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Title: The political and economic conditions of Indians in Burma, 1900-1941
Author: Chakravarti, Nalini Ranjan
Awarding Body: SOAS University of London
Current Institution: SOAS, University of London
Date of Award: 1969
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Abstract:
In this thesis an attempt has been made to survey, on the basis of an intensive examination of the available records, the economic and political conditions of the Indian community, once the most important minority in Burma, which provided much of the capital and labour needed for Burma's economic development during 1900-1941. It begins with a study of the growth of Indian population and their various occupations in Burma; and questions the common belief that Burma was being swamped by Indians, displacing Burmans from their occupations. The facts and figures indicate that after one hundred years of unrestricted migration, the Indian settlers hardly exceeded 2% of the total population and were still doing work for which no Burmans were available. The pathetic condition of the Indian labourers in Burma, the terms and conditions of their service, transport and habitation and the responsibility of their employers are critically examined, bringing to light the unfortunate political and economic effects of the Government's policy of free immigration of Indians into Burma. The role of the Indian Chettyar bankers, who revolutionised Burma's agriculture and export trade, the extremely complementary trade between Burma and India, the Indian investments in trade, industry, real estates and other sectors of the economy are presented together with a rough estimate of the wealth of Indians in Burma. On the political side, the unhappy union between Burma and India, the reasons for the growth of anti-Indian feelings, the unpleasant circumstances surrounding Separation and the various measures adopted for the elimination of Indian interests are examined, separately for each of the three stages of political development in Burma, (pre-Dyarchical, Dyarchical and post-Separation) and the study indicates that much of t-he unpleasantness could have been avoided by timely action. However, the author concludes that whatever course the British, the Burmese and the Indians had adopted for the protection of Indian interests in Burma, such interests would not have survived the destruction and political disorders brought about by the War and Japanese invasion in 1941-42.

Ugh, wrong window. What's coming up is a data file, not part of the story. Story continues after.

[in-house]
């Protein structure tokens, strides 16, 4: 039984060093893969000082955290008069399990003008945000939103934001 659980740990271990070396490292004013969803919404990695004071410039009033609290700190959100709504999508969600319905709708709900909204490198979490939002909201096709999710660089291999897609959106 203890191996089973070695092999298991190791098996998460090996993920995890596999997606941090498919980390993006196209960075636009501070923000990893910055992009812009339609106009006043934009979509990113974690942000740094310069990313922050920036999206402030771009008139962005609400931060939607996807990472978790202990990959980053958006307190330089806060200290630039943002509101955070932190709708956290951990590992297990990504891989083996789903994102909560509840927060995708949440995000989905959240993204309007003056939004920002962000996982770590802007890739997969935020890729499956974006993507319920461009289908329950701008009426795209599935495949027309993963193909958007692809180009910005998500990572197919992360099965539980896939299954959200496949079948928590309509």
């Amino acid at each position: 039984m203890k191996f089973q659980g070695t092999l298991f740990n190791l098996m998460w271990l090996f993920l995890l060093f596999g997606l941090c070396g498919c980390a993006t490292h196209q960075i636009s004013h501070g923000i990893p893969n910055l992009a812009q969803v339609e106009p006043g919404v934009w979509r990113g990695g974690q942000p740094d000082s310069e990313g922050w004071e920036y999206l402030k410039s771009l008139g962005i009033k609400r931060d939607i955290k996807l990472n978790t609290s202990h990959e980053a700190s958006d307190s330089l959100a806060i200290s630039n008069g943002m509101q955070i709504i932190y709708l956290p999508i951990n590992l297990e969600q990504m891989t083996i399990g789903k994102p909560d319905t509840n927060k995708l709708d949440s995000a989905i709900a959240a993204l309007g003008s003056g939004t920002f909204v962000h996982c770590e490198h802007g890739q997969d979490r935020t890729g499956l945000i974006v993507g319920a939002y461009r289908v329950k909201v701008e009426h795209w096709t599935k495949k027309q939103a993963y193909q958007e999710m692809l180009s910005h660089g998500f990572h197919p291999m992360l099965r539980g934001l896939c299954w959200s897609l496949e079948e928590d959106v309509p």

Supervisor: Not available Sponsor: Not available
Qualification Name: Thesis (Ph.D.) Qualification Level: Doctoral
EThOS ID: uk.bl.ethos.758891  DOI:
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